Emirates: There’s ‘Temptation’ to Add More U.S. Fifth-Freedom Routes

May 1, 2019

This post contains references to products from one or more of our advertisers. We may receive compensation when you click on links to those products. Terms apply to the offers listed on this page. For an explanation of our Advertising Policy, visit this page.

Emirates could be tempted to add more nonstop routes between the US and Europe, possibly expanding its roster of so-called “fifth-freedom” flights that have riled its US rivals.

Emirates’ president Tim Clark made those comments while speaking this week at the 2019 Arabian Travel Market in Dubai, according to a Bloomberg News report.

In aviation industry vernacular, fifth-freedom routes are those an airline can fly between two foreign nations as long as the flight continues to its home country or began there.

Emirates currently flies two such routes between the US and Europe: daily Airbus A380 service between New York JFK and Milan and daily Boeing 777 service between Newark and Athens. Both flights include a leg to Dubai, but – like other operators of fifth-freedom routes – Emirates can sell tickets specifically on the nonstop US-Europe legs.

In his remarks at the Arabian Travel Market, Clark said both routes were performing well for the airline and that “the temptation is to do more,” Bloomberg reported.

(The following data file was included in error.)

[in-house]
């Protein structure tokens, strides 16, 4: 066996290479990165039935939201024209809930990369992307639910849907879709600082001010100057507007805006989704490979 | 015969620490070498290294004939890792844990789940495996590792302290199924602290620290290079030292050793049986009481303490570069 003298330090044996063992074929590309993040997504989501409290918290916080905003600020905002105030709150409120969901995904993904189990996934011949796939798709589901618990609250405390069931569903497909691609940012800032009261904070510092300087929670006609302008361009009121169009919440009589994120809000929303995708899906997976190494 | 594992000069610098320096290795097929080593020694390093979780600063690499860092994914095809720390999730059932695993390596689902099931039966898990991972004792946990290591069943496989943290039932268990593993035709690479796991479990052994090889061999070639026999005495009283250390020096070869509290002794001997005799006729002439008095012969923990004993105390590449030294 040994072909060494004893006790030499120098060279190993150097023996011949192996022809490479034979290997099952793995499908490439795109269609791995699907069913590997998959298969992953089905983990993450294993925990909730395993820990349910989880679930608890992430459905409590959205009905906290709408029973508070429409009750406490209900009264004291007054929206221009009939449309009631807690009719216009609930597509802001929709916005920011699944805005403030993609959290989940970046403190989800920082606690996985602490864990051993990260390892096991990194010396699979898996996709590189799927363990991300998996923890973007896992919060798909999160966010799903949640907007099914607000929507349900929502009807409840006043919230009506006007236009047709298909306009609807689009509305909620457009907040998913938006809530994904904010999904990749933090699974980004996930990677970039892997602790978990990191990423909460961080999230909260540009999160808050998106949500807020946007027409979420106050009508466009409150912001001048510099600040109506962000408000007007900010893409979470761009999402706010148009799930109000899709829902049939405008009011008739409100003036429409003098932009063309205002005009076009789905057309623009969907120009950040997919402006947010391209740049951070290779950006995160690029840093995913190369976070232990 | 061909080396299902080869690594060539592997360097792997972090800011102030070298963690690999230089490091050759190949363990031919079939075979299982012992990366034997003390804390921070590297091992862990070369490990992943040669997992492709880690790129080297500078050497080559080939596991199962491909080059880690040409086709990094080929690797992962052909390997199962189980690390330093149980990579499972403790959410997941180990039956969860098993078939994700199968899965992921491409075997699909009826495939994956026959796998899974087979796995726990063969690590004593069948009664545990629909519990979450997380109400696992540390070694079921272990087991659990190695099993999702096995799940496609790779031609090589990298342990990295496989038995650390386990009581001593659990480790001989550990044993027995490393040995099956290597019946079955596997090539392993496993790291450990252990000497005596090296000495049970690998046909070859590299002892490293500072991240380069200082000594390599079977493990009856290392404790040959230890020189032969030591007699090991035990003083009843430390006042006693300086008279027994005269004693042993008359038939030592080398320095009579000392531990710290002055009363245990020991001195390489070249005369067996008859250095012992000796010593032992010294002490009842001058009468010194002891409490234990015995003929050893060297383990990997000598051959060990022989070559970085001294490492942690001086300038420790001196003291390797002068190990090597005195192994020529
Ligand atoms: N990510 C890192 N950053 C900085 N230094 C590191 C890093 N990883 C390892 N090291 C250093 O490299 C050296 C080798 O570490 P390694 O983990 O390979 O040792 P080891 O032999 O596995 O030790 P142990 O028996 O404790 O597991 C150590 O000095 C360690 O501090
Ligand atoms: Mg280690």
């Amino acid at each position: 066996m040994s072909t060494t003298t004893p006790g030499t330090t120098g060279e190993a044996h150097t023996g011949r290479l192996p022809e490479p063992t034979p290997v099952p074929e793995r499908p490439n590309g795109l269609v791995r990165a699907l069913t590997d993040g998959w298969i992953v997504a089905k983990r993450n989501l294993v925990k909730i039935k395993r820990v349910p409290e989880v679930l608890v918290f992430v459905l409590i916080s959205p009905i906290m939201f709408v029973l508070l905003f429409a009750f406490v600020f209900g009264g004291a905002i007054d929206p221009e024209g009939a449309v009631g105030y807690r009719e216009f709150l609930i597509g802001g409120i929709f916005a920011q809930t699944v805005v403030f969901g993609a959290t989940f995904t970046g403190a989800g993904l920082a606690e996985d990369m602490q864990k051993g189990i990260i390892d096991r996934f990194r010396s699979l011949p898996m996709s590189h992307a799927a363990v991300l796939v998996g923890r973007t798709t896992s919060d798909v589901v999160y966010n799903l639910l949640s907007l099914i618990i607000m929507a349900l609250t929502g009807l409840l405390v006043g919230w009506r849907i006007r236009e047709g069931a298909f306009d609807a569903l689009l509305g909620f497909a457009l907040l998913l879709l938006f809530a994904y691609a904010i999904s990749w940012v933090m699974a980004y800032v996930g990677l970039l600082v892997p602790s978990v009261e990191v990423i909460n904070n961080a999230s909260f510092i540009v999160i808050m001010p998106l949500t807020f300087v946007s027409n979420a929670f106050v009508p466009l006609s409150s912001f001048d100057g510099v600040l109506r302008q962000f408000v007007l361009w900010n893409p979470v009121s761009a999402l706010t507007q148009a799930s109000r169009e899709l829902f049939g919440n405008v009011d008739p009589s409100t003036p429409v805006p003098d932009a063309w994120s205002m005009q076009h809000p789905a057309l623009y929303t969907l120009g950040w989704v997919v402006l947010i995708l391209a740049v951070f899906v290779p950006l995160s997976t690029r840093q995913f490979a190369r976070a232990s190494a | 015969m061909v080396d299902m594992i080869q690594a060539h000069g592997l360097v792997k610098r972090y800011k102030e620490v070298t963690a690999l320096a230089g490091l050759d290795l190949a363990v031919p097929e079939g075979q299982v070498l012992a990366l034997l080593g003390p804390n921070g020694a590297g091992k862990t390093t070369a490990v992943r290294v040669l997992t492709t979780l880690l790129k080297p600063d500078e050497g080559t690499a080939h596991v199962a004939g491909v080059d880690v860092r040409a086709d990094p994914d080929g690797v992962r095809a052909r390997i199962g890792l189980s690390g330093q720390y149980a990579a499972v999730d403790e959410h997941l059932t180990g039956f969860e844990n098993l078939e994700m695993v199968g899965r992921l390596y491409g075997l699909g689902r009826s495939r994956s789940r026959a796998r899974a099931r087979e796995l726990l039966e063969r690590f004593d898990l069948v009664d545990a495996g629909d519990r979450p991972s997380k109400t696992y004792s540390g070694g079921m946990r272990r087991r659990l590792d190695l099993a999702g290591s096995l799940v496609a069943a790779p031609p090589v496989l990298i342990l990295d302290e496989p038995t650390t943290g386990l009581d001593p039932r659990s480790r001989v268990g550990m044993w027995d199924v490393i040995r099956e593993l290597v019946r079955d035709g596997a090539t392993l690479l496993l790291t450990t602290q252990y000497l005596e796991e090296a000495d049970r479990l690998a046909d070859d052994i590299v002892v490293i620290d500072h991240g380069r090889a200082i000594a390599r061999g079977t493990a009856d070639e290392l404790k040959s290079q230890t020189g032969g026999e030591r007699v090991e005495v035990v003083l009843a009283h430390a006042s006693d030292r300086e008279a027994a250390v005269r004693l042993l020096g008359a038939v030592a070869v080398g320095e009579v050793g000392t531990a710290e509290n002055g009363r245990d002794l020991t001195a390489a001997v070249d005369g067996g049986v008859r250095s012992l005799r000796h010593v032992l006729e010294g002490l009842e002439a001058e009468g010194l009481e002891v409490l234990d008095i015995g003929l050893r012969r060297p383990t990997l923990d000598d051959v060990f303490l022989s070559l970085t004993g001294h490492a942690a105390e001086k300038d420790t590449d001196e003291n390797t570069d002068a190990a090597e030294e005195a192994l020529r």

THE POINTS GUY: What Are the Five Freedoms of Aviation, and How Do They Affect You?

Still, he acknowledged that such routes to the US are “under the microscope” following a contentious spat between the three biggest US carriers (American, Delta and United) and the three top Gulf carriers (Emirates, Etihad and Qatar Airways). The U.S. carriers have claimed that their Gulf rivals benefit from unfair subsidies, something those carriers have vigorously disputed.

The battle raged for years and only cooled in May 2018 with an apparent truce, following promises by the Gulf carriers to improve financial transparency and a vague suggestion that they would hold off on more fifth-freedom routes.

After a period of relative calm, there have been some new rumblings on the subject after Air Italy – 49 percent owned by Qatar Airways – added a raft of new routes between North America and Europe. Citing Qatar Airways’ backing, the big three US airlines have called Air Italy’s growth an effort to get around the vague pledge by the Gulf airlines to limit fifth-freedom flights.

THE POINTS GUY: 10 Best North American Fifth Freedom Carriers to Book with Points

As for Clark, his discussion went beyond the fifth-freedom possibilities.

High on the list was the topic of the Airbus A380. The superjumbo jet has helped define Emirates’ growth during the past two decades, but the airline now faces a future without the jet after Airbus decided that it will end production of the slow-selling plane.

The A380 likely will continue to fly for Emirates for years to come, but the carrier can no longer count on new models when it becomes time to phase out existing ones as they age.

Clark said a downturn in travel in the region had already forced the airline to begin “knocking down the network” during the past nine months, adjusting capacity in an effort to deal with the shrinking demand.